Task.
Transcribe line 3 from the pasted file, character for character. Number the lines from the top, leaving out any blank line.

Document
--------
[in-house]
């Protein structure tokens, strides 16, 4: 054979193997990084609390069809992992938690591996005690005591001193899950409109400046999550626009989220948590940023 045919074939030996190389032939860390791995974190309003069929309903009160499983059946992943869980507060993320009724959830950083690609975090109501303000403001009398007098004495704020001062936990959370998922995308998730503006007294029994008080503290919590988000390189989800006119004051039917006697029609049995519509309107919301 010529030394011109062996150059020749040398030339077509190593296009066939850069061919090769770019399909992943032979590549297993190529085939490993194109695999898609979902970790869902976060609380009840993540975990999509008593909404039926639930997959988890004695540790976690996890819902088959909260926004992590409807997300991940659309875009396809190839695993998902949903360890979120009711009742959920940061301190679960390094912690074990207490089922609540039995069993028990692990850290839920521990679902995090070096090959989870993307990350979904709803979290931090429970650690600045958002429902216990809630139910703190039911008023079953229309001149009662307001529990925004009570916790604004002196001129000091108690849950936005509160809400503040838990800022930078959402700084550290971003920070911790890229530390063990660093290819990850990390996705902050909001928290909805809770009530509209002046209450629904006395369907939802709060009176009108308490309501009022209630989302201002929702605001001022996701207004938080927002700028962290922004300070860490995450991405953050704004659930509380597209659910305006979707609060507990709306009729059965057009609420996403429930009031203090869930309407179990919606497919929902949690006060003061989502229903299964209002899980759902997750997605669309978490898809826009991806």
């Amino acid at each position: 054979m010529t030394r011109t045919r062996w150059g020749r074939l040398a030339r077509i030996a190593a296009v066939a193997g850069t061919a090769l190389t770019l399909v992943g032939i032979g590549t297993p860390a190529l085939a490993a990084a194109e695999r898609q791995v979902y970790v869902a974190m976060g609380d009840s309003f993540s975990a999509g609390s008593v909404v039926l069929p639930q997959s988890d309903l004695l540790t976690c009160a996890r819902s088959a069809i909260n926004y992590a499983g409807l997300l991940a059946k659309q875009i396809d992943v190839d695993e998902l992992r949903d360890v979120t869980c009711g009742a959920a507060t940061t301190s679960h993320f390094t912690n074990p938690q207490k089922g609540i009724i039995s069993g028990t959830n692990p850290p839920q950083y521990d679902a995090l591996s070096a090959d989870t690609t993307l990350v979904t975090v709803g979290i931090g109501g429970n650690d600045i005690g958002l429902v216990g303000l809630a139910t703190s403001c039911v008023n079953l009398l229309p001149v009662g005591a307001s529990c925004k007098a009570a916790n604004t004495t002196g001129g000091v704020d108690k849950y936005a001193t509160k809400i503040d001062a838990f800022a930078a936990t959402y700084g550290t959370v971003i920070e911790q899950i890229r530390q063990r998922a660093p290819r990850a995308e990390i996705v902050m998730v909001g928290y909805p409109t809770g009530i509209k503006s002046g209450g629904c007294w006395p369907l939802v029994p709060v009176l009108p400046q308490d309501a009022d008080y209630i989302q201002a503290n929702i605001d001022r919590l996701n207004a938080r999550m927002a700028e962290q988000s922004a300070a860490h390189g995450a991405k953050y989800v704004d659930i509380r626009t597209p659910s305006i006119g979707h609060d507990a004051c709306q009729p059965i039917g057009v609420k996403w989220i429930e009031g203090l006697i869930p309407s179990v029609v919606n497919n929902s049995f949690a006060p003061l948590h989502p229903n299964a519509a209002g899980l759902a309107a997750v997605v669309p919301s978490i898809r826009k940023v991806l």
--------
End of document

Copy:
């Amino acid at each position: 054979m010529t030394r011109t045919r062996w150059g020749r074939l040398a030339r077509i030996a190593a296009v066939a193997g850069t061919a090769l190389t770019l399909v992943g032939i032979g590549t297993p860390a190529l085939a490993a990084a194109e695999r898609q791995v979902y970790v869902a974190m976060g609380d009840s309003f993540s975990a999509g609390s008593v909404v039926l069929p639930q997959s988890d309903l004695l540790t976690c009160a996890r819902s088959a069809i909260n926004y992590a499983g409807l997300l991940a059946k659309q875009i396809d992943v190839d695993e998902l992992r949903d360890v979120t869980c009711g009742a959920a507060t940061t301190s679960h993320f390094t912690n074990p938690q207490k089922g609540i009724i039995s069993g028990t959830n692990p850290p839920q950083y521990d679902a995090l591996s070096a090959d989870t690609t993307l990350v979904t975090v709803g979290i931090g109501g429970n650690d600045i005690g958002l429902v216990g303000l809630a139910t703190s403001c039911v008023n079953l009398l229309p001149v009662g005591a307001s529990c925004k007098a009570a916790n604004t004495t002196g001129g000091v704020d108690k849950y936005a001193t509160k809400i503040d001062a838990f800022a930078a936990t959402y700084g550290t959370v971003i920070e911790q899950i890229r530390q063990r998922a660093p290819r990850a995308e990390i996705v902050m998730v909001g928290y909805p409109t809770g009530i509209k503006s002046g209450g629904c007294w006395p369907l939802v029994p709060v009176l009108p400046q308490d309501a009022d008080y209630i989302q201002a503290n929702i605001d001022r919590l996701n207004a938080r999550m927002a700028e962290q988000s922004a300070a860490h390189g995450a991405k953050y989800v704004d659930i509380r626009t597209p659910s305006i006119g979707h609060d507990a004051c709306q009729p059965i039917g057009v609420k996403w989220i429930e009031g203090l006697i869930p309407s179990v029609v919606n497919n929902s049995f949690a006060p003061l948590h989502p229903n299964a519509a209002g899980l759902a309107a997750v997605v669309p919301s978490i898809r826009k940023v991806l």